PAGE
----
Bacterial genus CK +N +N+W +N-W
Relative abundance
------------------------------------------------------------%------------------------------------------------------------
Bacillus 19.01 ± 1.55 a(1) 12.59 ± 4.44 a 18.27 ± 7.16 a 12.00 ± 1.66 a
Microvirga 30.45 ± 1.11 a 29.22 ± 2.16 a 27.16 ± 4.08 a 32.22 ± 2.26 a
Pseudomonas 26.58 ± 6.07 a 26.20 ± 6.78 a 28.64 ± 6.36 a 24.89 ± 2.48 a
Chryseobacterium 4.79 ± 1.37 a 6.55 ± 1.32 a 8.64 ± 2.30 a 7.56 ± 2.11 a
Pontibacter 1.85 ± 1.17 b 0.50 ± 0.50 b 0.99 ± 0.50 b 6.67 ± 3.08 a
Clavibacter 1.85 ± 1.25 a 2.27 ± 1.18 a 0.74 ± 0.37 a 1.56 ± 0.32 a
Streptomyces 5.56 ± 2.06 a 2.02 ± 0.25 a 1.73 ± 0.93 a 4.22 ± 1.54 a
Staphylococcus 0.00 c 12.34 ± 6.26 a 3.70 ± 2.37 ab 0.00 c
Trichococcus 9.89 ± 5.19 a 0.00 a 7.65 ± 3.86 a 10.67 ± 4.20 a
Paenibacillus 0.00 a 0.50 ± 0.50 a 0.25 ± 0.25 a 0.00 a
Duganella 0.00 a 0.00 a 1.23 ± 0.76 a 0.00 a
XJ25 0.00 a 7.81 ± 7.81 a 0.99 ± 0.48 a 0.22 ± 0.22 a

(1)Different lowercase letters indicate significant differences between treatments in the same soil layer at p<0.01; if lowercase letters are different, this indicates a significant difference between treatments in the same soil layer at P <0.05.

The relative abundance of Pontibacter decreased in the +N (0.5 %) and +N+W treatments (0.99 %), compared to the CK group (1.85 %). However, the relative abundance of Pontibacter increased in the +N–W treatment. We suspect that the effects of nitrogen addition – via limitation of bacterial growth and reproduction – may contribute to the responses of Pontibacter, whereas more precipitation during N deposition may release them from suppression. In contrast, compared to CK, the +N and +N+W treatments significantly increased the relative abundance of Staphylococcus (p<0.05). The +N–W treatment significantly increased the relative abundance of Pontibacter (p<0.05) and decreased the relative abundance of Staphylococcus (p<0.05) compared to the +N treatment. We found experimental treatment groups did not significantly change the relative abundance of other genera (p<0.05).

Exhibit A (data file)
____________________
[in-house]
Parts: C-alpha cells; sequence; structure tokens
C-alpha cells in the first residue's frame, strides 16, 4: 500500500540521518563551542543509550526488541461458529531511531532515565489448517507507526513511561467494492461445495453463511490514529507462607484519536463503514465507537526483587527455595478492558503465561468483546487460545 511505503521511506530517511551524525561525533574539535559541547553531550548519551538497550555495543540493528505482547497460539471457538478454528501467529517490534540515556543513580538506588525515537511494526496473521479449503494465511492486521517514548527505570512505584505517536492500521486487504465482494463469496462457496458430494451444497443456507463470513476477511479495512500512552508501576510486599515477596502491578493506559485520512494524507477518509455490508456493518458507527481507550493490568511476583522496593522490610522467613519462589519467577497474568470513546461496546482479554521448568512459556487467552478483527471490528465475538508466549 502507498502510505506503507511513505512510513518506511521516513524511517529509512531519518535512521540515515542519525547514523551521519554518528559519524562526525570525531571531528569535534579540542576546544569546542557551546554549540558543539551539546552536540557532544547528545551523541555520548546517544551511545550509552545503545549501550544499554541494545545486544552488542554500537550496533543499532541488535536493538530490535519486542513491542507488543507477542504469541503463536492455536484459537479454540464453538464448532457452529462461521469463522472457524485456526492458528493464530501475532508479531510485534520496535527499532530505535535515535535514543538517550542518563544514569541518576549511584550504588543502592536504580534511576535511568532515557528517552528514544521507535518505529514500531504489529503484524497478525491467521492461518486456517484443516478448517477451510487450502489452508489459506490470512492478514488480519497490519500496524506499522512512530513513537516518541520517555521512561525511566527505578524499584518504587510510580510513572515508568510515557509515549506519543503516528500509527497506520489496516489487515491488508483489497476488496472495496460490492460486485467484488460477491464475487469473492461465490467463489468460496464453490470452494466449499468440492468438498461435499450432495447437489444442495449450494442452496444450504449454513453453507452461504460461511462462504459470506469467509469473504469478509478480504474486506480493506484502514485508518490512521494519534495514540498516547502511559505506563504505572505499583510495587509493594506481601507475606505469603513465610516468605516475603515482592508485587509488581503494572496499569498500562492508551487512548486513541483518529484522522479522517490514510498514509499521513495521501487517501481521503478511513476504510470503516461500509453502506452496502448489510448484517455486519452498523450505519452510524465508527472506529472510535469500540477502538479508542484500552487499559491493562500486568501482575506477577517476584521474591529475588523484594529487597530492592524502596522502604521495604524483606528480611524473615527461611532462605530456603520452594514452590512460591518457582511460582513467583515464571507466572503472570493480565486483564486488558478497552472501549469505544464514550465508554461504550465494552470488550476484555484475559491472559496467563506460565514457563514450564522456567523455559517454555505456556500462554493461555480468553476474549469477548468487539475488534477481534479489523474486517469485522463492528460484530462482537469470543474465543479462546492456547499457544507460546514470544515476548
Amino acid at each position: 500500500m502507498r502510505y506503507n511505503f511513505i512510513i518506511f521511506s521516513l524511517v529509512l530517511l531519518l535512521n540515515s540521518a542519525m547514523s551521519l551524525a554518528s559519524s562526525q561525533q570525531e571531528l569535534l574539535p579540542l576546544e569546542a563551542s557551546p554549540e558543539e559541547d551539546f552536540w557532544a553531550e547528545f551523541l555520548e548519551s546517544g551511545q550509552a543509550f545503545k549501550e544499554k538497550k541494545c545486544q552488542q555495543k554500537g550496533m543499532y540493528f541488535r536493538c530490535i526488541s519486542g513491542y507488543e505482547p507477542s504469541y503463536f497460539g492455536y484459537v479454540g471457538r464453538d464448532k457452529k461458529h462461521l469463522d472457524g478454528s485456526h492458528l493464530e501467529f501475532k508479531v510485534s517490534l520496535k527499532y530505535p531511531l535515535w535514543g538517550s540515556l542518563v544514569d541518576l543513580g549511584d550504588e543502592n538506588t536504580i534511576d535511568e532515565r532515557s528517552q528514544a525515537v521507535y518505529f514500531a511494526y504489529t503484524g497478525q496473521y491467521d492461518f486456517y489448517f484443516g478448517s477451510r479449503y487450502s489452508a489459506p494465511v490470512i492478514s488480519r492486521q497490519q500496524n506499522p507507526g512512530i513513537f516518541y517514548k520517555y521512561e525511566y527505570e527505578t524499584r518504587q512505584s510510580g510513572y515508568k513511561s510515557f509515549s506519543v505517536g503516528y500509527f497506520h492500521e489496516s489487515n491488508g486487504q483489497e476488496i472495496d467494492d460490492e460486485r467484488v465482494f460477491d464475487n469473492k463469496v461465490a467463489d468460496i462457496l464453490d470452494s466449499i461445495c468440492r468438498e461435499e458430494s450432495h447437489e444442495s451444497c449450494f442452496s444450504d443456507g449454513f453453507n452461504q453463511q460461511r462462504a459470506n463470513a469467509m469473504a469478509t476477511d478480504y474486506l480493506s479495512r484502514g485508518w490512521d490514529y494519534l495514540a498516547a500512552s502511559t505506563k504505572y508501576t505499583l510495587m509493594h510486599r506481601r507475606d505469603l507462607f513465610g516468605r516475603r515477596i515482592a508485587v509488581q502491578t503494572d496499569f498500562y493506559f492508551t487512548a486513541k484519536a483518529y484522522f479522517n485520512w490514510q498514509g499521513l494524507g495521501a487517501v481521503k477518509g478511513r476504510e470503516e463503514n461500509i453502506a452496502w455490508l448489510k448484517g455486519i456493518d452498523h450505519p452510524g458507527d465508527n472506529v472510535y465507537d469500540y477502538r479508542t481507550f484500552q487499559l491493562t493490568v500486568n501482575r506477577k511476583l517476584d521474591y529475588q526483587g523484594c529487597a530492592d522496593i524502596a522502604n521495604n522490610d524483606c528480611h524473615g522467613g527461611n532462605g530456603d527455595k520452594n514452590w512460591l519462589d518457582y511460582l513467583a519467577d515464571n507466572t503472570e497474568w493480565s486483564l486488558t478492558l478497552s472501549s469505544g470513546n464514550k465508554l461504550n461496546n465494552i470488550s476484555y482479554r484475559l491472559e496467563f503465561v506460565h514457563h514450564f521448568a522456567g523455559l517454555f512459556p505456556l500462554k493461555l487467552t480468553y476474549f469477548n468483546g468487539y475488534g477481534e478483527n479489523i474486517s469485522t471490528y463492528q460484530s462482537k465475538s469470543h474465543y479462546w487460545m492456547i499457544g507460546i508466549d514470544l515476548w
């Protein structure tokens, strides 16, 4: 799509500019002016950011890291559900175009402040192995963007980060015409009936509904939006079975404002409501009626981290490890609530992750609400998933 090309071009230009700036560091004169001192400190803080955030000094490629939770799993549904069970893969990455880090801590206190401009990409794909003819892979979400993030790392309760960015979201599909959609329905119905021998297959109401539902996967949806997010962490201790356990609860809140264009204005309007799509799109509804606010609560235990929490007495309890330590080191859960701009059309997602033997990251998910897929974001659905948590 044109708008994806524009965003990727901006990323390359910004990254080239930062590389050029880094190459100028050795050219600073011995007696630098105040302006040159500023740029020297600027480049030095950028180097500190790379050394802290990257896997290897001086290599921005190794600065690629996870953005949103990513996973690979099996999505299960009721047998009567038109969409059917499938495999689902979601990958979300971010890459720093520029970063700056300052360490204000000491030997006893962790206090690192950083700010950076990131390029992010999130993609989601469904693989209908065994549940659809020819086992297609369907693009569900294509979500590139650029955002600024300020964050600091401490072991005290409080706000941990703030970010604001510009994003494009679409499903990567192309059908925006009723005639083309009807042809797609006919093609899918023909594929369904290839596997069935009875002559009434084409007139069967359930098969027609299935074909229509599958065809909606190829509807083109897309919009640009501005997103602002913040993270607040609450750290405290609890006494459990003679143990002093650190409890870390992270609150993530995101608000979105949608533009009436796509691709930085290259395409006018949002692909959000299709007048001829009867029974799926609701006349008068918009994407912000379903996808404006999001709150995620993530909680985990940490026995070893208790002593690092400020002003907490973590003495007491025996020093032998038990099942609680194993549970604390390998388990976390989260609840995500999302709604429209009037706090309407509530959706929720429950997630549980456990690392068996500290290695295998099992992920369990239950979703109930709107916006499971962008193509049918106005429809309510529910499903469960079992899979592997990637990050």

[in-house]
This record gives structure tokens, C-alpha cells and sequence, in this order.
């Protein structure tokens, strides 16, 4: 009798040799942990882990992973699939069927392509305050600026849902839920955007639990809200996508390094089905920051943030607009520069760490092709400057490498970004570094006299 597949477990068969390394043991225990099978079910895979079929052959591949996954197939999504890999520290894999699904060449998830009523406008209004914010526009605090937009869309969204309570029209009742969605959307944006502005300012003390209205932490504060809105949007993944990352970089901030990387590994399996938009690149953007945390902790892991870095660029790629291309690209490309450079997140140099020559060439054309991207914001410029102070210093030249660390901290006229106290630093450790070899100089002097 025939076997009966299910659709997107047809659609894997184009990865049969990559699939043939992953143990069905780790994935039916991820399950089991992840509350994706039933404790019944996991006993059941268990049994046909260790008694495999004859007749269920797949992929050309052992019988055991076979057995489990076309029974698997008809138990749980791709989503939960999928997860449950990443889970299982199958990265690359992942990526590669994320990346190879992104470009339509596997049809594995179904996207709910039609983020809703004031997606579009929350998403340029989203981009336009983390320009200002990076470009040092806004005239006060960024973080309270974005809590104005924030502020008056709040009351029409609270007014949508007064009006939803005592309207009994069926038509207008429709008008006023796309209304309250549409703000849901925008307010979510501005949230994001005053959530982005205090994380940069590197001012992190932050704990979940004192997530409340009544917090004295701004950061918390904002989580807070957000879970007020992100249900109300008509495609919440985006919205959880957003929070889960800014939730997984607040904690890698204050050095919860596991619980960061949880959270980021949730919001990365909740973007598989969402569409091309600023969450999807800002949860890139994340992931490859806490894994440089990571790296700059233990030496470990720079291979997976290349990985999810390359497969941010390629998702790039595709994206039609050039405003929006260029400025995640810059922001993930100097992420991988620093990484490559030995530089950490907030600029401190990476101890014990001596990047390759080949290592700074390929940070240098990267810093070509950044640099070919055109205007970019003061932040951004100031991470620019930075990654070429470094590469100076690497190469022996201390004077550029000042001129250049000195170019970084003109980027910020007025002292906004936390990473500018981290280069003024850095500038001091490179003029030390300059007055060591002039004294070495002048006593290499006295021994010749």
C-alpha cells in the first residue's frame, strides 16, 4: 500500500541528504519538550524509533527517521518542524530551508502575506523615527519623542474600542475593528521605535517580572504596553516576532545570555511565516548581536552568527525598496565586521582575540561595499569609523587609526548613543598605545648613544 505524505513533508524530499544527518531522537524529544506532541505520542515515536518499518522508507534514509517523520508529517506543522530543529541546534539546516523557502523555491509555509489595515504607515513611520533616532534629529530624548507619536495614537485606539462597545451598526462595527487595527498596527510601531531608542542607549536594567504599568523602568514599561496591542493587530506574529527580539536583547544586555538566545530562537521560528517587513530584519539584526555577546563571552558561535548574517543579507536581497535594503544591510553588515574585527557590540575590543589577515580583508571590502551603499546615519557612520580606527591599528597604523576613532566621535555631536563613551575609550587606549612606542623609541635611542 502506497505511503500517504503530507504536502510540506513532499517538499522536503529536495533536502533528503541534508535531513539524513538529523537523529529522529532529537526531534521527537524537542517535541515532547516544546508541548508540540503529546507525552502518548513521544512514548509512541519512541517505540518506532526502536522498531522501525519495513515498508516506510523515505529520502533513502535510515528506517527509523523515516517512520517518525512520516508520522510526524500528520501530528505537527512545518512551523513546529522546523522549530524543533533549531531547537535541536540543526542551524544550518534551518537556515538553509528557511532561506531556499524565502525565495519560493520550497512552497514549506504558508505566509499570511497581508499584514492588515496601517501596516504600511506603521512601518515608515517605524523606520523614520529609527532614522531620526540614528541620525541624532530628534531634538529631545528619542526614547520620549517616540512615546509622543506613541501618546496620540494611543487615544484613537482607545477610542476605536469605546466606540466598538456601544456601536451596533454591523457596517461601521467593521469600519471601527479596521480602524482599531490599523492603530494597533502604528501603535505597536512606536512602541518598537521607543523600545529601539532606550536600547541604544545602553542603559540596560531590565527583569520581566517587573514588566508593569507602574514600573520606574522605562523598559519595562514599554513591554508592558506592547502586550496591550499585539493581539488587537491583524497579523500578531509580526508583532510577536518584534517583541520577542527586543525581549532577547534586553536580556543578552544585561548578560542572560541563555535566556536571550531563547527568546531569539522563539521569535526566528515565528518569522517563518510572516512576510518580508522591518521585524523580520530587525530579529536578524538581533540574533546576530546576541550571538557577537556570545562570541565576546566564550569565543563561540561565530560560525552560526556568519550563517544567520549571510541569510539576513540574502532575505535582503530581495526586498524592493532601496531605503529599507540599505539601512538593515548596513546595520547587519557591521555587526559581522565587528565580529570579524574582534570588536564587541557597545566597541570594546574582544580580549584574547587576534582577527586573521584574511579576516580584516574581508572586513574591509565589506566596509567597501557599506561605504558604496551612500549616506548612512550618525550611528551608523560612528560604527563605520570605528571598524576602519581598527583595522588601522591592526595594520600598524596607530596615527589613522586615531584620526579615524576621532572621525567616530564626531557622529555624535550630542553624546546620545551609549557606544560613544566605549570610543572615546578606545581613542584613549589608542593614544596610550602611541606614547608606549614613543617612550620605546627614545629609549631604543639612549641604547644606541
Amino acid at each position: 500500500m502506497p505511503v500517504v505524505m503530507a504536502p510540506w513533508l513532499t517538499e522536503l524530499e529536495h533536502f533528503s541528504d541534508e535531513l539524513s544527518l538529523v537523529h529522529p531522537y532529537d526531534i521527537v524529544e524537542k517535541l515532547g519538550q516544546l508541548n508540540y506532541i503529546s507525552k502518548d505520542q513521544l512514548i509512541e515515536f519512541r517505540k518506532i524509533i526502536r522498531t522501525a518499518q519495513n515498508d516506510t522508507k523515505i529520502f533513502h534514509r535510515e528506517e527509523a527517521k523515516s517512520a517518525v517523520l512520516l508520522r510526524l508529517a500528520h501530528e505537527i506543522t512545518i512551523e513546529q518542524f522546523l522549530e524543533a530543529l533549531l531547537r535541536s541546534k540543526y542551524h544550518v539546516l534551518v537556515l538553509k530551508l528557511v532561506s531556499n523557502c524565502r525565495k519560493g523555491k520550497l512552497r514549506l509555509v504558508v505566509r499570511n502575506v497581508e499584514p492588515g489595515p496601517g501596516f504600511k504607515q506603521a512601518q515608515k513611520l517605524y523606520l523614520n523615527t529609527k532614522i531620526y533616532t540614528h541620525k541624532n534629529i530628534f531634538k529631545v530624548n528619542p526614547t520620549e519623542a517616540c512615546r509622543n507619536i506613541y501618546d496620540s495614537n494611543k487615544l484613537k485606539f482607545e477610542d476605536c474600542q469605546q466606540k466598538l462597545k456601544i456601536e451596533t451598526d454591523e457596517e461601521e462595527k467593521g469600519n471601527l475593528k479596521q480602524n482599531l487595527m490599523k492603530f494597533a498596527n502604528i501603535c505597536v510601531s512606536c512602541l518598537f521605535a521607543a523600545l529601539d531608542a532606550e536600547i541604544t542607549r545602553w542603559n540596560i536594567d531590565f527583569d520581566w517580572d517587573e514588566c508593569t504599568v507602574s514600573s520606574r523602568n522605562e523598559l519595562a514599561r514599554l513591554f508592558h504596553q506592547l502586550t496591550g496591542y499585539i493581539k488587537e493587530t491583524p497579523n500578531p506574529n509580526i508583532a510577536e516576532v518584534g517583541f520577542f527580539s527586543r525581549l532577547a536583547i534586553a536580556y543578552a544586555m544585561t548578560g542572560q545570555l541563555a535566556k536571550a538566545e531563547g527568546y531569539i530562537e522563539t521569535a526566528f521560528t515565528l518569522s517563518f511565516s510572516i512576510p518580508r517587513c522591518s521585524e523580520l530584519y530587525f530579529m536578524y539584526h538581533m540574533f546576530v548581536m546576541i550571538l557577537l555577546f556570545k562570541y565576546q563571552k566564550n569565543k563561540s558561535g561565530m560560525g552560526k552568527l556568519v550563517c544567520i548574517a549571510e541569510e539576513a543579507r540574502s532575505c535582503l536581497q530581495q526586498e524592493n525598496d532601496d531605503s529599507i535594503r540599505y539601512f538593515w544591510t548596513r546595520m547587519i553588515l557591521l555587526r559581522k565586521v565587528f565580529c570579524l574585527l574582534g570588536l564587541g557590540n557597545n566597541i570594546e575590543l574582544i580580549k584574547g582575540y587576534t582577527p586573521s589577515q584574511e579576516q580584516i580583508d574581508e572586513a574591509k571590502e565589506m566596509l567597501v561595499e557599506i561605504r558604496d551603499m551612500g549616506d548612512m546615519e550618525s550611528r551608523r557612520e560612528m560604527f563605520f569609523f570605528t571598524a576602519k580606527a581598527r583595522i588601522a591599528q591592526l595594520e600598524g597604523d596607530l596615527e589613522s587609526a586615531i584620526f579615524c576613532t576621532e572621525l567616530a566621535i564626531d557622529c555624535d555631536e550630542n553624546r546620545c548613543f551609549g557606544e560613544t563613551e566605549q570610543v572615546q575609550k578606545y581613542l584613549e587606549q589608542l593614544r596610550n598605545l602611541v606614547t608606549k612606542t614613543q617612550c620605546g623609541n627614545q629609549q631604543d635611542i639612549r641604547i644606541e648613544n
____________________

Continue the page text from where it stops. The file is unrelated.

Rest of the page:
Li (2016) indicated that N addition for five consecutive years at the rate of 50 kg ha-1 yr-1 N had little effect on soil bacterial community composition in a meadow steppe of Northern China. Zeng et al. (2016) reported N addition at rates of 60 kg ha-1 yr-1 N or 120 kg ha-1 yr-1 N for six years did not result in a significant response in soil bacterial community composition in a typical steppe of northern China. In the present study, nitrogen addition (10 g m-2 yr-1 N), precipitation manipulation, and the treatment with their interaction had no notable effect on dominant genera and other genera, except for Pontibacter and Staphylococcus in the bacterial community. Interactions among plants, microorganisms, and soil play a key role in nutrient cycling (Miki et al., 2010). In our study zone, soil fertility was poor with low N content (1.27 g kg-1). Moisture and N content are believed to be the limiting factors in this region (Wang et al., 2014). The magnitude of N addition, coupled with low soil moisture content in our study, may not fulfill all the needs of vegetation and microorganisms (Zechmeister-Boltenstern et al., 2011). Plants may have consumed more N for growth if precipitation had not been limited. Therefore, considering the influence of above-ground vegetation, the response mechanism of N addition and precipitation manipulation on the microbial community requires further comprehensive research. In addition, further research on the historical strategy of bacterial life and the ecological amplitude of Pontibacter and Staphylococcus are needed to gain clearer insights into their sensitivity to the addition of N, to changes in precipitation, and to the combination between these factors.